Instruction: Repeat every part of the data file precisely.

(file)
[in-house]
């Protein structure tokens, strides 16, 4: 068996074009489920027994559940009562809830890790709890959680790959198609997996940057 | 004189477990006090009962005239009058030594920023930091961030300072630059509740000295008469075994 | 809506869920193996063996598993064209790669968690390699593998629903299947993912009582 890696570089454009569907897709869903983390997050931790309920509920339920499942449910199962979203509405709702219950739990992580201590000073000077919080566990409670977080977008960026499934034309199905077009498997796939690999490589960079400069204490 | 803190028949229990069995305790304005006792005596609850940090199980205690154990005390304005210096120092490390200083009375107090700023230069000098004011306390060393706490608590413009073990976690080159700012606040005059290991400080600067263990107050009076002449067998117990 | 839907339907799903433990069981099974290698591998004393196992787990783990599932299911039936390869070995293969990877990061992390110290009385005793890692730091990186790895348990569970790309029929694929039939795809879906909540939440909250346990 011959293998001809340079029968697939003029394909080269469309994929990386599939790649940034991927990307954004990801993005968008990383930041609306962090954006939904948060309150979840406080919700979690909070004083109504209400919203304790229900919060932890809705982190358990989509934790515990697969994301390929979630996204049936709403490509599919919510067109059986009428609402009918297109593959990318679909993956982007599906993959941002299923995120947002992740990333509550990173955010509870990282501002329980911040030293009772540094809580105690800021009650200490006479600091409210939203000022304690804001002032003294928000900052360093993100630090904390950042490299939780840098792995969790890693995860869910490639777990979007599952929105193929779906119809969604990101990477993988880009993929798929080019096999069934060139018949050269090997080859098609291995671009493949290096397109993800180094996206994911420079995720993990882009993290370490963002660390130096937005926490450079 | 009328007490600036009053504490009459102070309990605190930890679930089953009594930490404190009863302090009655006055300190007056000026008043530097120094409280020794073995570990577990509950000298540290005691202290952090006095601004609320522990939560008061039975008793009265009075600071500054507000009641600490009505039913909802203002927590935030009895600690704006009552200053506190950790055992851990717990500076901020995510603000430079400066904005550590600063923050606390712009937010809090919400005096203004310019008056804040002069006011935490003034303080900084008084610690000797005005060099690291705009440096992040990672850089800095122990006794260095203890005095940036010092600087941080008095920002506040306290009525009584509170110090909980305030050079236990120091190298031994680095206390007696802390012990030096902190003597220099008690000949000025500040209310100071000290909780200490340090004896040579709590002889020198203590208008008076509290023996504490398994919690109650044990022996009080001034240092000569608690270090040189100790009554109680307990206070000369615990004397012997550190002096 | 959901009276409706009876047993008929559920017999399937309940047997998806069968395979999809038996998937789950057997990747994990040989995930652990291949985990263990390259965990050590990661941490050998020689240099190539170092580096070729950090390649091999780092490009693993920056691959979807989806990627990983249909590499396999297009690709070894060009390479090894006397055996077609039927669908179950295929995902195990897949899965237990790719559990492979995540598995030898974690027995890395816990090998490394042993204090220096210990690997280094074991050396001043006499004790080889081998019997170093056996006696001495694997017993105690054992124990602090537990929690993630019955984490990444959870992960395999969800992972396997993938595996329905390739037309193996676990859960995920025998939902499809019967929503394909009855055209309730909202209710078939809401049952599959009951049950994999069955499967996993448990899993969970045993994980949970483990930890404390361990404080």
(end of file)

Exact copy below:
[in-house]
């Protein structure tokens, strides 16, 4: 068996074009489920027994559940009562809830890790709890959680790959198609997996940057 | 004189477990006090009962005239009058030594920023930091961030300072630059509740000295008469075994 | 809506869920193996063996598993064209790669968690390699593998629903299947993912009582 890696570089454009569907897709869903983390997050931790309920509920339920499942449910199962979203509405709702219950739990992580201590000073000077919080566990409670977080977008960026499934034309199905077009498997796939690999490589960079400069204490 | 803190028949229990069995305790304005006792005596609850940090199980205690154990005390304005210096120092490390200083009375107090700023230069000098004011306390060393706490608590413009073990976690080159700012606040005059290991400080600067263990107050009076002449067998117990 | 839907339907799903433990069981099974290698591998004393196992787990783990599932299911039936390869070995293969990877990061992390110290009385005793890692730091990186790895348990569970790309029929694929039939795809879906909540939440909250346990 011959293998001809340079029968697939003029394909080269469309994929990386599939790649940034991927990307954004990801993005968008990383930041609306962090954006939904948060309150979840406080919700979690909070004083109504209400919203304790229900919060932890809705982190358990989509934790515990697969994301390929979630996204049936709403490509599919919510067109059986009428609402009918297109593959990318679909993956982007599906993959941002299923995120947002992740990333509550990173955010509870990282501002329980911040030293009772540094809580105690800021009650200490006479600091409210939203000022304690804001002032003294928000900052360093993100630090904390950042490299939780840098792995969790890693995860869910490639777990979007599952929105193929779906119809969604990101990477993988880009993929798929080019096999069934060139018949050269090997080859098609291995671009493949290096397109993800180094996206994911420079995720993990882009993290370490963002660390130096937005926490450079 | 009328007490600036009053504490009459102070309990605190930890679930089953009594930490404190009863302090009655006055300190007056000026008043530097120094409280020794073995570990577990509950000298540290005691202290952090006095601004609320522990939560008061039975008793009265009075600071500054507000009641600490009505039913909802203002927590935030009895600690704006009552200053506190950790055992851990717990500076901020995510603000430079400066904005550590600063923050606390712009937010809090919400005096203004310019008056804040002069006011935490003034303080900084008084610690000797005005060099690291705009440096992040990672850089800095122990006794260095203890005095940036010092600087941080008095920002506040306290009525009584509170110090909980305030050079236990120091190298031994680095206390007696802390012990030096902190003597220099008690000949000025500040209310100071000290909780200490340090004896040579709590002889020198203590208008008076509290023996504490398994919690109650044990022996009080001034240092000569608690270090040189100790009554109680307990206070000369615990004397012997550190002096 | 959901009276409706009876047993008929559920017999399937309940047997998806069968395979999809038996998937789950057997990747994990040989995930652990291949985990263990390259965990050590990661941490050998020689240099190539170092580096070729950090390649091999780092490009693993920056691959979807989806990627990983249909590499396999297009690709070894060009390479090894006397055996077609039927669908179950295929995902195990897949899965237990790719559990492979995540598995030898974690027995890395816990090998490394042993204090220096210990690997280094074991050396001043006499004790080889081998019997170093056996006696001495694997017993105690054992124990602090537990929690993630019955984490990444959870992960395999969800992972396997993938595996329905390739037309193996676990859960995920025998939902499809019967929503394909009855055209309730909202209710078939809401049952599959009951049950994999069955499967996993448990899993969970045993994980949970483990930890404390361990404080």